Throughout generations there have always been times of uncertainty. Our world has consistently been in cycles of calm and chaos. Within each person’s own life, this uncertainty, calm and chaos occurs at a micro level which mimics the reality of the world. Above all of this exists the One who can calm our troubled lives. This One has the power to settle even the greatest chaos. What is even more amazing is that the One with such power, who has always been and is above all things, has each one of us on the mind and in the heart all the time. Our Lord even had us in mind when out of love, he placed himself beneath the power of sin and death to destroy it forever.
The verse for today is the answer to the trivia question, “What is the shortest verse in the Bible?” This comes in the midst of Jesus’s arrival to the tomb of his friend, Lazarus. The passage is a bit ambivalent in indicating to us the cause of Jesus’s weeping. Was the cause the weeping of Mary? Perhaps the cause was sadness over the death of Lazarus. Another potential cause may be the limited faith he saw in the people, especially Martha. Whatever the cause, the gospel writer tells us two different times that Jesus was moved. This movement of emotions leads Jesus to tears.
This verse is one of the most overlooked, important passages in Scripture. In these two words, we witness the depth of love Jesus has for us. No matter the cause of the tears, Jesus wept because of the sorrow found in the situation. The words also communicate to us that we have a Lord who shares in our grief and has felt our grief. What a comfort this type of intimacy can be as we journey through grief. Our tears are felt and shared in Jesus’s tears.
It is important to remember this verse. We are reminded that our Lord is not distant and unattached from us. No, our Lord is in the very midst of our experience. Our Lord feels for and with us every emotion we experience. What greater example of love can we ever desire? Oh wait, that comes later in the gospel.
There always seems to be some place on the planet where a drought is occurring. The level and the length of time may vary but the need for moisture is noticeable. Most living creatures not adapted for an arid climate need moisture of some form on a regular basis for survival. There are times when I seem to constantly be watering the plants in our landscaping in order to keep everything alive. Science tells us that humans can go through longer periods of time without food than we can without water in some form.
In today’s passage Jesus makes an offer to quench the thirst of anyone who comes to him. This thirst is not a physical one but instead it is a spiritual one. Not only does he promise to meet the spiritual thirst of people, he goes on to say that these individuals would be able to provide for the thirst of others. All of this is possible because the Spirit is the living water for all whose soul is thirsty.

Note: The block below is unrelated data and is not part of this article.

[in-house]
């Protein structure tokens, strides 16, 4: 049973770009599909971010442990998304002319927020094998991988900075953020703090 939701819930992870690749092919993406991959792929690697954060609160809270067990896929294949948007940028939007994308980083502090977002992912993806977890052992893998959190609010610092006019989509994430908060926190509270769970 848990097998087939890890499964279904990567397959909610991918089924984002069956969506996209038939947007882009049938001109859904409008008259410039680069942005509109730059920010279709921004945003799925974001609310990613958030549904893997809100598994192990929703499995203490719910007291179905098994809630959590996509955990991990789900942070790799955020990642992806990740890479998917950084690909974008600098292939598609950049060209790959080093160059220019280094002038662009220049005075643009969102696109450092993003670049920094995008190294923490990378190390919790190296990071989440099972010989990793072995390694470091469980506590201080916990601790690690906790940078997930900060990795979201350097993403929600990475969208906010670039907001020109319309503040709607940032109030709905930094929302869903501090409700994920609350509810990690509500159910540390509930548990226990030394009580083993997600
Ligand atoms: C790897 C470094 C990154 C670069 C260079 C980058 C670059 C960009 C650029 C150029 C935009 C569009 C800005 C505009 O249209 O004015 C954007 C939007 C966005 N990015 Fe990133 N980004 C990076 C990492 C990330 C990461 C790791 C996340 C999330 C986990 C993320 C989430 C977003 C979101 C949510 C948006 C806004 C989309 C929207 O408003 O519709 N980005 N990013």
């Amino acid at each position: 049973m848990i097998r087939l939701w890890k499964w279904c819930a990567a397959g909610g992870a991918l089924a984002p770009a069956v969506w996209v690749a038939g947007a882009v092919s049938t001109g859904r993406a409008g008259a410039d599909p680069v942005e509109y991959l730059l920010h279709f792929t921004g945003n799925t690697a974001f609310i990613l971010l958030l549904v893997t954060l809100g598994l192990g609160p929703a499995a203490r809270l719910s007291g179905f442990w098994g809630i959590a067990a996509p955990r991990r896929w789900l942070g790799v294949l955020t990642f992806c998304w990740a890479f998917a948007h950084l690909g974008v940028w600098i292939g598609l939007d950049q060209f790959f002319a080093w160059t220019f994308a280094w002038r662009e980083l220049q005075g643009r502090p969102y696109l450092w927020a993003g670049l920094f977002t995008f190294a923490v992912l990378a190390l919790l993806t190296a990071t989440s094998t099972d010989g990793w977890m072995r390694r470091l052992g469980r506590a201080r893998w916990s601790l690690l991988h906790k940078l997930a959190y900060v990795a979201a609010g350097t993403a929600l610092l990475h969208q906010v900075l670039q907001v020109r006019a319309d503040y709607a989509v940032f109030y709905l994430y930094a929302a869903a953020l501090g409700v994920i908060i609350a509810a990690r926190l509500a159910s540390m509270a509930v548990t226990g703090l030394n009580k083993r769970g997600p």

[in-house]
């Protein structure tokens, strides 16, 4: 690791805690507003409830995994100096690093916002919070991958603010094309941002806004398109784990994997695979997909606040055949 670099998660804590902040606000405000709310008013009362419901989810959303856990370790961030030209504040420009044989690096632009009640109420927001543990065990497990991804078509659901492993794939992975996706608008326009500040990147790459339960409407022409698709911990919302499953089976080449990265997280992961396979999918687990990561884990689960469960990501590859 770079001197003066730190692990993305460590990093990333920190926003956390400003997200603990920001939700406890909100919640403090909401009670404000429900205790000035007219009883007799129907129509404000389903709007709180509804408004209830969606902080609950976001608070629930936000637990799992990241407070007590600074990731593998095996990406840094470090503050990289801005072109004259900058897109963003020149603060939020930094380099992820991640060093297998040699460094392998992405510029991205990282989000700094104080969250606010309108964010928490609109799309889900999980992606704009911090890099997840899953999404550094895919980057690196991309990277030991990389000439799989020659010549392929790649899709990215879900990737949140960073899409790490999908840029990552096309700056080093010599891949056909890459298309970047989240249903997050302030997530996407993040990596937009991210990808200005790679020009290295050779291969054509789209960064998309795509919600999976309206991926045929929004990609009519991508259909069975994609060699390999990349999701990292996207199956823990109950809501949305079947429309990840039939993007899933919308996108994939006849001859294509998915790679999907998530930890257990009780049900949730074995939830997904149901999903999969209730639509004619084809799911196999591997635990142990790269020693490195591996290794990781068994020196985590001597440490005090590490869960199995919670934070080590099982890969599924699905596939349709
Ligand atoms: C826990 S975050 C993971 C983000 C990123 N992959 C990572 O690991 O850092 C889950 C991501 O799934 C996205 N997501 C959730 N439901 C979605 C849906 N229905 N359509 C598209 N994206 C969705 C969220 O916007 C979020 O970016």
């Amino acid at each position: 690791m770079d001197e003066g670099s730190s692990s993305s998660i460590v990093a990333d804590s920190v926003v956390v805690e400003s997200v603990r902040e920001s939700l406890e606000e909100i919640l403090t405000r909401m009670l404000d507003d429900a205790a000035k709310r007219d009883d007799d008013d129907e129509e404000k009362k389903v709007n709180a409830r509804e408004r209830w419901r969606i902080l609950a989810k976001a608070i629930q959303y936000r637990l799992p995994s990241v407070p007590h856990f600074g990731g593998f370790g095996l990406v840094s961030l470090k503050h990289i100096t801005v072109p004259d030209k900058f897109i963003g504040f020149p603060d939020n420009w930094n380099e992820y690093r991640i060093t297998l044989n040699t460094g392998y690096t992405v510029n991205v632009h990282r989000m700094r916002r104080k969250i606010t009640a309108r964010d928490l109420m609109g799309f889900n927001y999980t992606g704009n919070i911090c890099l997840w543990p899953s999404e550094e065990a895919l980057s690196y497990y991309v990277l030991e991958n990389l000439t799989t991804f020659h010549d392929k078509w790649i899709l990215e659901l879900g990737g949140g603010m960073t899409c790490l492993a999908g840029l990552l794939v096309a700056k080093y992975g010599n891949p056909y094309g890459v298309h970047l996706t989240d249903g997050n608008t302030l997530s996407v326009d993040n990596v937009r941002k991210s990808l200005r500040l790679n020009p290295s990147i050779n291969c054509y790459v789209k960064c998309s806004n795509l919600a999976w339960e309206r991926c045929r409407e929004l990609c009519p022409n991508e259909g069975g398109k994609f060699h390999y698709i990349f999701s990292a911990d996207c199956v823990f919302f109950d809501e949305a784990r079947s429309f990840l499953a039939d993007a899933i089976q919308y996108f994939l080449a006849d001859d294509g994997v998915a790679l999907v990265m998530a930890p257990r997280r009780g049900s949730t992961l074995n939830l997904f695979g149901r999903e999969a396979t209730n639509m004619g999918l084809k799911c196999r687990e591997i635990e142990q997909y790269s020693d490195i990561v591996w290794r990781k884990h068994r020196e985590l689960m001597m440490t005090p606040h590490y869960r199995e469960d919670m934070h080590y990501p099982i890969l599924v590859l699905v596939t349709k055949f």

An observant person can see that in the world today there is a great spiritual thirst. Just as the need existed when Jesus shared this invitation for his contemporaries, the people of our time have this great need. Everyone is searching for the one thing which will satisfy their thirst. Many attempt to fill the need with activity and possessions. Others use alcohol or drugs to eliminate the thirst. Still others may seek out cults and ethereal substances to overcome this drought in their lives.
The answer is found in what Jesus says in this passage. The Lord is the only one who can satisfy our thirst. As experienced in the Spirit, the living waters of Christ can flow in us and through us. We do not need to remain parched. When we receive what our soul pants for, we are able to share with others who are also thirsty.
Anticipating something can create anxiety for most of us. This anxiety increases if we do not know the timing of whatever we are anticipating. You might recall as a young child on a road trip the way you nagged your parents with the question, “Are we there yet?” Maybe you had a child who consistently would ask that question, or ask “when?” We think that by knowing the timing, we can manage our anxiety better. Unfortunately, this is seldom the case.
We witness the annely of the disciples in today’s passage. Jesus tells them that the large, revered temple will be reduced to rubble and they want to know when. Jesus warns them that some people will come and try to convince them that the end is near based upon events which they see around them. He tells them not to be fooled because those events are just a part of the status of the world. Jesus says the wickedness in the world will increase but they are to stand strong in love. When others no longer live in and by love, Jesus’s followers are to do the opposite as a testimony of the kingdom in the world.